State lawmakers discuss session at Bossier Chamber Legislative Summit

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Louisiana lawmakers and business owners gathered in Bossier City today to autopsy the 2015 state legislative session that ended last week.

The Bossier Chamber of Commerce hosted its Legislative Summit Thursday afternoon at the Hilton Garden Inn in Bossier City.

In the end, the legislature passed a package of tax bills that will raise an estimate of more than $700 million to help shore up a $1.6 billion budget shortfall, and in the process, changed many business tax credit incentives.

Keynote speaker Stephen Waguespack, president of the Louisiana Association of Business and Industry, was critical of the state’s new budget and how new tax policies will impact businesses of all sizes.

“Everyone went to Baton Rouge looking for ways to stabilize the budget, to protect healthcare and higher education, but, the only way lawmakers chose to do so was to put taxes on businesses…We had to be smart how we reduce government. We didn’t do that in this budget.”

The budget is filled with one-year fixes and many of the tax measures will end after one to three years.

“Next year, we’re going to have all the same problems. We did a really bad job at fixing things for the future,” added State Rep. Alan Seabaugh, R-Shreveport.

These measures include House Concurrent Resolution 8, which eliminated 1 cent of the 4-cent sales and use tax break that businesses get on their utility bills. This would raise $103 million for next year only. Six measures will raise money by taking away business tax breaks for the next three years are: House Bill 629 — reduces certain business tax credits by 28 percent; House Bill 624 — reduces certain business tax exclusions and deductions by 20 percent; House Bill 635 — reduces certain business tax rebates by 20 percent; House Bill 829 — shaves the film tax credit; House Bill 402  — reduces tax breaks for taxes paid in other states; House Bill 218 — limits certain business tax breaks.

Waguespack took issue with how some presented the budget solution, saying businesses took the brunt of the blame for budget issues.

“It was as if business got us into this situation and now business is going to have to get us out of it,” he said.

Waguespack said it is hard to know what happened when it comes to the tax bills, “We’ll find out in the days and weeks to come.”

The legislators present at the summit were all in agreement that they made the best of a bad situation — having to find $1.6 billion in 60 days, all without raising taxes for threat of veto by Gov. Bobby Jindal.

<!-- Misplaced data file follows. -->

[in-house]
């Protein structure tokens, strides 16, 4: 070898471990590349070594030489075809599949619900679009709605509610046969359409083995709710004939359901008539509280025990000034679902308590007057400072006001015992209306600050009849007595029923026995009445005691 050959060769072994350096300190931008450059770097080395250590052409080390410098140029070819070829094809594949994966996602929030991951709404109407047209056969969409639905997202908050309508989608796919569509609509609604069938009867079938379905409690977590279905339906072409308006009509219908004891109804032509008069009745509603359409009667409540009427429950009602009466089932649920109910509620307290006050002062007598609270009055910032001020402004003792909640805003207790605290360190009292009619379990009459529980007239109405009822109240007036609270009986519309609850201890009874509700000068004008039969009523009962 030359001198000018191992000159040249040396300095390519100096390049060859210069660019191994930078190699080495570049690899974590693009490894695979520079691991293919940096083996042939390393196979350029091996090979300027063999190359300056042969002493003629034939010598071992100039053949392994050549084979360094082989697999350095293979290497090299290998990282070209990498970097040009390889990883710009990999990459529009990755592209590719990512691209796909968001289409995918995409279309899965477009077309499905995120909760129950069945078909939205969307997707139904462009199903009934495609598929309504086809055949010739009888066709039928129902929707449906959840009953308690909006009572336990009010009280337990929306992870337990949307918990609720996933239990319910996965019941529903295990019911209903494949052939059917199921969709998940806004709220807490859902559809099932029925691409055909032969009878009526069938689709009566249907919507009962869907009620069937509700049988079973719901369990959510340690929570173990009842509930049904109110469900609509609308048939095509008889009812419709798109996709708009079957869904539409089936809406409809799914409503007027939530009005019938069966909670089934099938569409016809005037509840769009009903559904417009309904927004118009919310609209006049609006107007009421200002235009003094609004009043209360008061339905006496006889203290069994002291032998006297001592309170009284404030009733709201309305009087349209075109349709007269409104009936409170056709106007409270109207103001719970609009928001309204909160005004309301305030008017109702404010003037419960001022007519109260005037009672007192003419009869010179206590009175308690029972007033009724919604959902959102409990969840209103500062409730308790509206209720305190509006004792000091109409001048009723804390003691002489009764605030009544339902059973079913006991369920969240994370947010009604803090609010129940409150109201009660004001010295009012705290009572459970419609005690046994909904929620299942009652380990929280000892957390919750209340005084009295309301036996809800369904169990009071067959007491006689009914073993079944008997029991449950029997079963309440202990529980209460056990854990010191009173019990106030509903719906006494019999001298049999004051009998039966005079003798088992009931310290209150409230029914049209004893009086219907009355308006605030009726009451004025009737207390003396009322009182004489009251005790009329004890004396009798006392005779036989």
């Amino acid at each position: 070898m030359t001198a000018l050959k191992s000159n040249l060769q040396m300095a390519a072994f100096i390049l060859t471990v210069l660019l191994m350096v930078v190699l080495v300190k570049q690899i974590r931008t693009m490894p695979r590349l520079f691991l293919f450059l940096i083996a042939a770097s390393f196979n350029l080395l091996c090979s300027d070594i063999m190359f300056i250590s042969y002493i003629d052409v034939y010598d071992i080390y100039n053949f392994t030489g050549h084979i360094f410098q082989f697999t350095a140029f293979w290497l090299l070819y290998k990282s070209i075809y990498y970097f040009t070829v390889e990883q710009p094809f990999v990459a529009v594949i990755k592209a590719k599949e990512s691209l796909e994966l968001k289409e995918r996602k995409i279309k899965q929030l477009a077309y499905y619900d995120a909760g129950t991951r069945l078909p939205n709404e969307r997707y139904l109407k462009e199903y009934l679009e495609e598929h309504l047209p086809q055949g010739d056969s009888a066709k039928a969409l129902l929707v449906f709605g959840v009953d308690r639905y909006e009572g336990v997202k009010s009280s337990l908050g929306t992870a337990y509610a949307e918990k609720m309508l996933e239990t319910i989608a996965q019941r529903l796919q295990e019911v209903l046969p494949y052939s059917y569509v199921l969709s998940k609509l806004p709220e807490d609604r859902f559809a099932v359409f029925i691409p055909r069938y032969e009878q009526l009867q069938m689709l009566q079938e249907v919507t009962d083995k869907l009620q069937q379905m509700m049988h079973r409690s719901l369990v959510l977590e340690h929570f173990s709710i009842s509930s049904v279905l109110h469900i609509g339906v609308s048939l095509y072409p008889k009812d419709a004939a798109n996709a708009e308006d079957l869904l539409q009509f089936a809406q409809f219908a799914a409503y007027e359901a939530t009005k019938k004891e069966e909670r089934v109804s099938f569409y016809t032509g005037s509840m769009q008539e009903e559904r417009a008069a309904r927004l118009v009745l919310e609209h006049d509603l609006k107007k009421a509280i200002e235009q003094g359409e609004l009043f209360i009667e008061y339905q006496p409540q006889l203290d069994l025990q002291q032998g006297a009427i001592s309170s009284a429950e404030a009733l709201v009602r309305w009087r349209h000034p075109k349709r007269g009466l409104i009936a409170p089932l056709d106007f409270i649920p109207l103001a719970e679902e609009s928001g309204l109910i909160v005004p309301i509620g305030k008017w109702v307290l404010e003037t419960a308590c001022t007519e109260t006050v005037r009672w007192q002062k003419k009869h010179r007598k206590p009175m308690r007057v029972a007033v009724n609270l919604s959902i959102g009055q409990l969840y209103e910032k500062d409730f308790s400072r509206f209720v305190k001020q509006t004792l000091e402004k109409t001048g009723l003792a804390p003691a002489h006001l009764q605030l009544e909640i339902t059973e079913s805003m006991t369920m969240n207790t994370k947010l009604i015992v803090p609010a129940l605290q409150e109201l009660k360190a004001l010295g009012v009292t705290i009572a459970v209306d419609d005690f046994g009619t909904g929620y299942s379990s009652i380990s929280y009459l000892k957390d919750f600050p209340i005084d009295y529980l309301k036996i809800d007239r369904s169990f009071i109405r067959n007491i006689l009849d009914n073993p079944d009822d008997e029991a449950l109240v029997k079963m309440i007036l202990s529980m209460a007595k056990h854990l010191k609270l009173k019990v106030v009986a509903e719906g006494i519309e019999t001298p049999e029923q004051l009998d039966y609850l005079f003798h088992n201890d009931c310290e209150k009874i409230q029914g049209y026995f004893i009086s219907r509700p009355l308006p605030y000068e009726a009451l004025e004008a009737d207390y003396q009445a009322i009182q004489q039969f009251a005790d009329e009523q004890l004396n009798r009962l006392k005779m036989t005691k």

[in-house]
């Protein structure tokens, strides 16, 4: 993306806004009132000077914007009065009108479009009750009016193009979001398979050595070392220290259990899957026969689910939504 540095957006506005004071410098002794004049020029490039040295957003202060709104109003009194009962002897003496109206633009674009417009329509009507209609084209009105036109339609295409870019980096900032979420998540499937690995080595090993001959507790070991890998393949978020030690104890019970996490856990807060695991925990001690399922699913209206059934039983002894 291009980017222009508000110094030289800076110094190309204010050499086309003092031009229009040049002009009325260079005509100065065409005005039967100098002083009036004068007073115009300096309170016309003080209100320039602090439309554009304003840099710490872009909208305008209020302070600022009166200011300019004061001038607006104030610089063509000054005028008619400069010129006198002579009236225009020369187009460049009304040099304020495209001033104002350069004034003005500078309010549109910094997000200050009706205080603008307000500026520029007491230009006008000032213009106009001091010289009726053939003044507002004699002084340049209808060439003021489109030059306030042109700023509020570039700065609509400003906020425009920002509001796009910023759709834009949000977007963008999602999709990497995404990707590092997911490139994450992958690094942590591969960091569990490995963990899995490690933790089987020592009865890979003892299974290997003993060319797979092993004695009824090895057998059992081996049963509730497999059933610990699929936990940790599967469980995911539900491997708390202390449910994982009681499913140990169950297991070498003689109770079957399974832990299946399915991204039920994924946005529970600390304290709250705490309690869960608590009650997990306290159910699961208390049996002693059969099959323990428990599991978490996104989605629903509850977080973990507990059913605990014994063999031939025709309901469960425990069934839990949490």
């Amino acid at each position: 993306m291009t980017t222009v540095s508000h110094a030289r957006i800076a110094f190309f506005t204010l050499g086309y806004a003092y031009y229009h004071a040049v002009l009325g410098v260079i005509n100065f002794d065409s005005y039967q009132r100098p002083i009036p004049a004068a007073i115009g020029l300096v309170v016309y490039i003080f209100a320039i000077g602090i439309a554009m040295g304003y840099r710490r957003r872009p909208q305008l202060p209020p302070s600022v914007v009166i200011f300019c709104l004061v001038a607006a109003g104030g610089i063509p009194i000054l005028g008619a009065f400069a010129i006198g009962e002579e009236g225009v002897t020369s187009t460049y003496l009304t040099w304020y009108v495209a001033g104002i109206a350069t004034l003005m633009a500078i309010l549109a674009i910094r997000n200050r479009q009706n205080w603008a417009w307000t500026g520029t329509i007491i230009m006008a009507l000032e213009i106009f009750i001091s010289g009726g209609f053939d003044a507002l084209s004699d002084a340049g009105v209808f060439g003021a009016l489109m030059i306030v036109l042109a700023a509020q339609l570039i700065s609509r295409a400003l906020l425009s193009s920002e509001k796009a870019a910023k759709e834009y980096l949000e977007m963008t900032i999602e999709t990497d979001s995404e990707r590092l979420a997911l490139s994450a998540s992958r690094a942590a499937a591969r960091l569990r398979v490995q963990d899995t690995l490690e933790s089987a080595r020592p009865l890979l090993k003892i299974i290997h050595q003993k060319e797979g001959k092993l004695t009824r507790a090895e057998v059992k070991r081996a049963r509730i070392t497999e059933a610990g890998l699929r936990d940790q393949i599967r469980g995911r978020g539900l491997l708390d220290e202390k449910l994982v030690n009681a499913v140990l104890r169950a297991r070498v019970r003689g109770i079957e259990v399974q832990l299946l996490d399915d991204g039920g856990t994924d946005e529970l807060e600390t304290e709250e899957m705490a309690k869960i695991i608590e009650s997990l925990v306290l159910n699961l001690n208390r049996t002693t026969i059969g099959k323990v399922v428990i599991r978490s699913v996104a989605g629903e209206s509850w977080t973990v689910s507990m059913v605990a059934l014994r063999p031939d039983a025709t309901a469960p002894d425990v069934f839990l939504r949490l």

Sen. Sherri Buffington discusses the budget during the Bossier Chamber of Commerce's Legislative Summit at the Hilton Garden Inn in Bossier City Thursday.
Sen. Sherri Buffington discusses the budget during the Bossier Chamber of Commerce’s Legislative Summit at the Hilton Garden Inn in Bossier City Thursday.

Sen. Sherri Buffington, R-Shreveport, said ,”There were no good options.” While Rep. Roy Burrell, D-Shreveport, noted “The devil is in the details. It’s there in the budget…We all have to share this pain — both the public and private sectors.”

“I fault leadership for the untenable position we were put in,” said Rep. Richie Buford, R-Stonewall.

Freshman Rep. Mike Johnson, who filled Jeff Thompson’s seat, said he left the session recognizing  the need for structural reform.

“It’s time to change how we do business. Desperate times call for desperate measures.”

Sebaugh noted that their hand was forced in some ways by the limited time of this session, explaining, ”We were going to a veto session if we didn’t pass a really stupid piece of legislation (SAVE bill). The best thing I can say about SAVE is it doesn’t hurt anybody.”

The SAVE, Student Assessment for a Valuable Education, program allowed the budget to remain revenue neutral and key revenue bills that prevent cuts to higher education and health care avoided vetoes by Gov. Jindal.

SAVE was created to hold up to $350 million in revenue that lawmakers approved this year. The provision allows for an assessment to be levied against all of Louisiana’s university and college students, on average $1,600 per student but no more than $2,100. The students would never pay the assessment, but a corresponding tax credit would be transferred to the Board of Regents, a tax-exempt institution. The Board of Regents would then distribute the money in the SAVE fund to the state’s higher education institutions.

However, Seabaugh pointed out that some good was accomplished in Baton Rouge.

”In a lot of ways, we did things we hadn’t done in my five years down there. There were no cuts to higher education, we fully funded our medical school.”

And Seabaugh carried the 1.5 percent hotel/motel tax increase on visitors. The tax would raise money to improve the Shreveport Regional Airport, as well as add funds to the Shreveport-Bossier Sports Commission and Independence Bowl. The measure, which passed in Caddo but failed in Bossier during last fall’s election, will once again be up for public vote this October.

“This is necessary for infrastructure needs, especially for the airport. This is critical for our area.”

Henry Burns, R-Haughton, discussed his bills, which included the establishment of

the “Governor’s Veterans Friendly Campus Designation” for colleges that implements a list of support measures for student veterans. He also noted House Bill 420, which designates a portion of Louisiana Highway 72 in Bossier Parish as “Private First Class Joshua C. Burrows Drive” and a portion of U.S. Highway 80 in Bossier Parish as “Sergeant Craig Nelson Memorial Highway.”